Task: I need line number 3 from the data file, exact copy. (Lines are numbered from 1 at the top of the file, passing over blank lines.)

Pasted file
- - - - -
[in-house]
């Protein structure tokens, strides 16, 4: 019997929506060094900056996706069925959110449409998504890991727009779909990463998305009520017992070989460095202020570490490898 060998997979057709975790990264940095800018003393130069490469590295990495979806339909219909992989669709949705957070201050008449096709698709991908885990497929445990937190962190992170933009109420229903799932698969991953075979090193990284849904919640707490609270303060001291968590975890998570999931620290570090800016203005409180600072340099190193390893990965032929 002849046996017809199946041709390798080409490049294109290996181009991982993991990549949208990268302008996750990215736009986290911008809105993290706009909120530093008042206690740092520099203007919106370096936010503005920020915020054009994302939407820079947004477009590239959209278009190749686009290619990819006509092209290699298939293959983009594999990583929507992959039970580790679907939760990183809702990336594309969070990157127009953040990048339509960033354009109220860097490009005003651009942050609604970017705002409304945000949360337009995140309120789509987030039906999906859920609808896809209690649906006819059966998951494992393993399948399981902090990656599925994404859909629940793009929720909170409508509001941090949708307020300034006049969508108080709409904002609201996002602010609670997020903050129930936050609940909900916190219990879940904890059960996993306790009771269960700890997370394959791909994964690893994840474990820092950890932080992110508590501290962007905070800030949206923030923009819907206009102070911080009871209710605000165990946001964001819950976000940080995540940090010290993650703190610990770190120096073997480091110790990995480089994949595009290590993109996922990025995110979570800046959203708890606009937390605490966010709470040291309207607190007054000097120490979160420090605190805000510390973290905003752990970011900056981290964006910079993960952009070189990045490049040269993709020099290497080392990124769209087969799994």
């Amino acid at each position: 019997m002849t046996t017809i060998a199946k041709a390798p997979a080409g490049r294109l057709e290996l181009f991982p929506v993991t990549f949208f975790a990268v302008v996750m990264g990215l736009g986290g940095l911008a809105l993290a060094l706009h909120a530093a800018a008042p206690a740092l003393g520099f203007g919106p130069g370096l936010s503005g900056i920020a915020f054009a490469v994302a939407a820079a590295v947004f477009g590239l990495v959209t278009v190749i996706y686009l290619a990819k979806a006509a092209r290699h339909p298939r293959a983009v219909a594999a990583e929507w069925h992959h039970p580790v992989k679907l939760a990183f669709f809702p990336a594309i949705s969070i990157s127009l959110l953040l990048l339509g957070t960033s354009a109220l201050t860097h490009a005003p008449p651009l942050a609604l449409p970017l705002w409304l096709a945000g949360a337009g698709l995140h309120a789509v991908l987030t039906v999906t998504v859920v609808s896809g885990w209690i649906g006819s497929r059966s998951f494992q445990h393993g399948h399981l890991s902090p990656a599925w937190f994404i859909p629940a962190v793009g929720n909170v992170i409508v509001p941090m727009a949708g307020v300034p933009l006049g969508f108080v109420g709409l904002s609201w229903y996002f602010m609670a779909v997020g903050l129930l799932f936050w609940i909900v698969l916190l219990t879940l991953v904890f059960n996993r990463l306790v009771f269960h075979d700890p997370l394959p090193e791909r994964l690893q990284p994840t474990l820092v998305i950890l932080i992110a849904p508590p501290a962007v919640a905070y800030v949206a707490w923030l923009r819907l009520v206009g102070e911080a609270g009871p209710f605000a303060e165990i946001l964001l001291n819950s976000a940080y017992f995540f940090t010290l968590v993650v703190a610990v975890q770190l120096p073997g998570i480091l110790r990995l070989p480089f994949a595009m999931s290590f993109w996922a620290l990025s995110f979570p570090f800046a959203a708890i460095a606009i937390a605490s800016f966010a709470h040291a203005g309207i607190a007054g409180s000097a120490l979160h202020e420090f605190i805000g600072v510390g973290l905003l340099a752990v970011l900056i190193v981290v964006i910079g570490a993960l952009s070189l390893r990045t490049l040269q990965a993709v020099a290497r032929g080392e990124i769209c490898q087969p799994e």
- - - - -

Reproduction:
């Amino acid at each position: 019997m002849t046996t017809i060998a199946k041709a390798p997979a080409g490049r294109l057709e290996l181009f991982p929506v993991t990549f949208f975790a990268v302008v996750m990264g990215l736009g986290g940095l911008a809105l993290a060094l706009h909120a530093a800018a008042p206690a740092l003393g520099f203007g919106p130069g370096l936010s503005g900056i920020a915020f054009a490469v994302a939407a820079a590295v947004f477009g590239l990495v959209t278009v190749i996706y686009l290619a990819k979806a006509a092209r290699h339909p298939r293959a983009v219909a594999a990583e929507w069925h992959h039970p580790v992989k679907l939760a990183f669709f809702p990336a594309i949705s969070i990157s127009l959110l953040l990048l339509g957070t960033s354009a109220l201050t860097h490009a005003p008449p651009l942050a609604l449409p970017l705002w409304l096709a945000g949360a337009g698709l995140h309120a789509v991908l987030t039906v999906t998504v859920v609808s896809g885990w209690i649906g006819s497929r059966s998951f494992q445990h393993g399948h399981l890991s902090p990656a599925w937190f994404i859909p629940a962190v793009g929720n909170v992170i409508v509001p941090m727009a949708g307020v300034p933009l006049g969508f108080v109420g709409l904002s609201w229903y996002f602010m609670a779909v997020g903050l129930l799932f936050w609940i909900v698969l916190l219990t879940l991953v904890f059960n996993r990463l306790v009771f269960h075979d700890p997370l394959p090193e791909r994964l690893q990284p994840t474990l820092v998305i950890l932080i992110a849904p508590p501290a962007v919640a905070y800030v949206a707490w923030l923009r819907l009520v206009g102070e911080a609270g009871p209710f605000a303060e165990i946001l964001l001291n819950s976000a940080y017992f995540f940090t010290l968590v993650v703190a610990v975890q770190l120096p073997g998570i480091l110790r990995l070989p480089f994949a595009m999931s290590f993109w996922a620290l990025s995110f979570p570090f800046a959203a708890i460095a606009i937390a605490s800016f966010a709470h040291a203005g309207i607190a007054g409180s000097a120490l979160h202020e420090f605190i805000g600072v510390g973290l905003l340099a752990v970011l900056i190193v981290v964006i910079g570490a993960l952009s070189l390893r990045t490049l040269q990965a993709v020099a290497r032929g080392e990124i769209c490898q087969p799994e």